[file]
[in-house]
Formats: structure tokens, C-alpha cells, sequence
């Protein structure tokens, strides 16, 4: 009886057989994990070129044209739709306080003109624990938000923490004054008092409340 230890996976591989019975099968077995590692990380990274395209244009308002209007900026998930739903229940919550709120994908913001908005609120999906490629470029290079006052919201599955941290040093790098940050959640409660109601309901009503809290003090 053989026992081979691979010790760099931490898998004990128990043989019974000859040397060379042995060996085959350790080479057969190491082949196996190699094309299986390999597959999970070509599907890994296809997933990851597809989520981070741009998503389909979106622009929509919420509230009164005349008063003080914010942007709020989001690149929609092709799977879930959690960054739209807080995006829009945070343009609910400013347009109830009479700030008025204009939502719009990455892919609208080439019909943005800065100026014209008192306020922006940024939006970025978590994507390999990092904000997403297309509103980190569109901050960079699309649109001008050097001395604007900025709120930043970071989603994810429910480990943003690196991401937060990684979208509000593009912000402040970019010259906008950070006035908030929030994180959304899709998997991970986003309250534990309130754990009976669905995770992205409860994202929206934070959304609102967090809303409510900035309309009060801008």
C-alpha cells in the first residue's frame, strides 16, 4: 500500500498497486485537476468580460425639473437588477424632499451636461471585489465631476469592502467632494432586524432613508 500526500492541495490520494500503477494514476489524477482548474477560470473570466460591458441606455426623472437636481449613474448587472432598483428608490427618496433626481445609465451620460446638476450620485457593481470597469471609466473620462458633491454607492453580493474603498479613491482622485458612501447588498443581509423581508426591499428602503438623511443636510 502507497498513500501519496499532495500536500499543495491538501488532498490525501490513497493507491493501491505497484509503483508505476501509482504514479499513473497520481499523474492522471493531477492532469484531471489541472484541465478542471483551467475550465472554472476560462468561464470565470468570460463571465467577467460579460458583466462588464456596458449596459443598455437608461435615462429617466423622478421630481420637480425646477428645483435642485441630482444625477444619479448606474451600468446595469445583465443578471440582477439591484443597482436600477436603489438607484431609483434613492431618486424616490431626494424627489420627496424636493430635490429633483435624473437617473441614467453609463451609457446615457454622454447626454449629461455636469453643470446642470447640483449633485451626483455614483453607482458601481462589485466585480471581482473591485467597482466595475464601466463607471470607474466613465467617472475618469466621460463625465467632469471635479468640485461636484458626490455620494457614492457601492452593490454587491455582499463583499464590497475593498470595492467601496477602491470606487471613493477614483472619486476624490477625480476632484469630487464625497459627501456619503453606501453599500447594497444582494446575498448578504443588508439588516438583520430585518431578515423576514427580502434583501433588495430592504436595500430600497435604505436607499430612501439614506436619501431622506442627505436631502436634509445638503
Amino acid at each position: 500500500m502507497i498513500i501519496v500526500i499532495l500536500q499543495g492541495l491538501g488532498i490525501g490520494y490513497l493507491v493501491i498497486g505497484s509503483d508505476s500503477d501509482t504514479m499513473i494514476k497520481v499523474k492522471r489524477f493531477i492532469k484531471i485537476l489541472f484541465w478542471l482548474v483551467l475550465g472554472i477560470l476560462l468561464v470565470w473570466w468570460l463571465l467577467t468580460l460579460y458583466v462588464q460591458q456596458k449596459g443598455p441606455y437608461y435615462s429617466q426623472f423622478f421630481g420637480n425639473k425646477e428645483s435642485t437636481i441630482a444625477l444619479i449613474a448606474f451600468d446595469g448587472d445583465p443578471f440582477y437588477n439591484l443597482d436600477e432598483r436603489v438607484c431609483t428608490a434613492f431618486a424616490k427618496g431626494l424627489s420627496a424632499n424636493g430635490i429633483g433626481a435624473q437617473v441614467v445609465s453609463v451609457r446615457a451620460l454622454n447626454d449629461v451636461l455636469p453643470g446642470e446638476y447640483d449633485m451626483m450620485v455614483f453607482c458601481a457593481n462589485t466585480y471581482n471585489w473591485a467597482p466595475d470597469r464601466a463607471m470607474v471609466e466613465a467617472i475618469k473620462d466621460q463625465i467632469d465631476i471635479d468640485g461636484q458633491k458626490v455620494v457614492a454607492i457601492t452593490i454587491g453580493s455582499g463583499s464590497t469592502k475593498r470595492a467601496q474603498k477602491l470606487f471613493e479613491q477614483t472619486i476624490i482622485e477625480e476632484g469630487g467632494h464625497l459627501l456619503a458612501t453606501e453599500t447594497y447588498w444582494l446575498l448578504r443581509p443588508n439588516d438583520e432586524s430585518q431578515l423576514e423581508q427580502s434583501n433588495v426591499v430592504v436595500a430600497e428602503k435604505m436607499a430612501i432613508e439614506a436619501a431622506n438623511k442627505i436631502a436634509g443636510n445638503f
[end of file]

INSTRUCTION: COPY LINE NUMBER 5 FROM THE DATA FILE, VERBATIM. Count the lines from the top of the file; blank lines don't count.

Amino acid at each position: 500500500m502507497i498513500i501519496v500526500i499532495l500536500q499543495g492541495l491538501g488532498i490525501g490520494y490513497l493507491v493501491i498497486g505497484s509503483d508505476s500503477d501509482t504514479m499513473i494514476k497520481v499523474k492522471r489524477f493531477i492532469k484531471i485537476l489541472f484541465w478542471l482548474v483551467l475550465g472554472i477560470l476560462l468561464v470565470w473570466w468570460l463571465l467577467t468580460l460579460y458583466v462588464q460591458q456596458k449596459g443598455p441606455y437608461y435615462s429617466q426623472f423622478f421630481g420637480n425639473k425646477e428645483s435642485t437636481i441630482a444625477l444619479i449613474a448606474f451600468d446595469g448587472d445583465p443578471f440582477y437588477n439591484l443597482d436600477e432598483r436603489v438607484c431609483t428608490a434613492f431618486a424616490k427618496g431626494l424627489s420627496a424632499n424636493g430635490i429633483g433626481a435624473q437617473v441614467v445609465s453609463v451609457r446615457a451620460l454622454n447626454d449629461v451636461l455636469p453643470g446642470e446638476y447640483d449633485m451626483m450620485v455614483f453607482c458601481a457593481n462589485t466585480y471581482n471585489w473591485a467597482p466595475d470597469r464601466a463607471m470607474v471609466e466613465a467617472i475618469k473620462d466621460q463625465i467632469d465631476i471635479d468640485g461636484q458633491k458626490v455620494v457614492a454607492i457601492t452593490i454587491g453580493s455582499g463583499s464590497t469592502k475593498r470595492a467601496q474603498k477602491l470606487f471613493e479613491q477614483t472619486i476624490i482622485e477625480e476632484g469630487g467632494h464625497l459627501l456619503a458612501t453606501e453599500t447594497y447588498w444582494l446575498l448578504r443581509p443588508n439588516d438583520e432586524s430585518q431578515l423576514e423581508q427580502s434583501n433588495v426591499v430592504v436595500a430600497e428602503k435604505m436607499a430612501i432613508e439614506a436619501a431622506n438623511k442627505i436631502a436634509g443636510n445638503f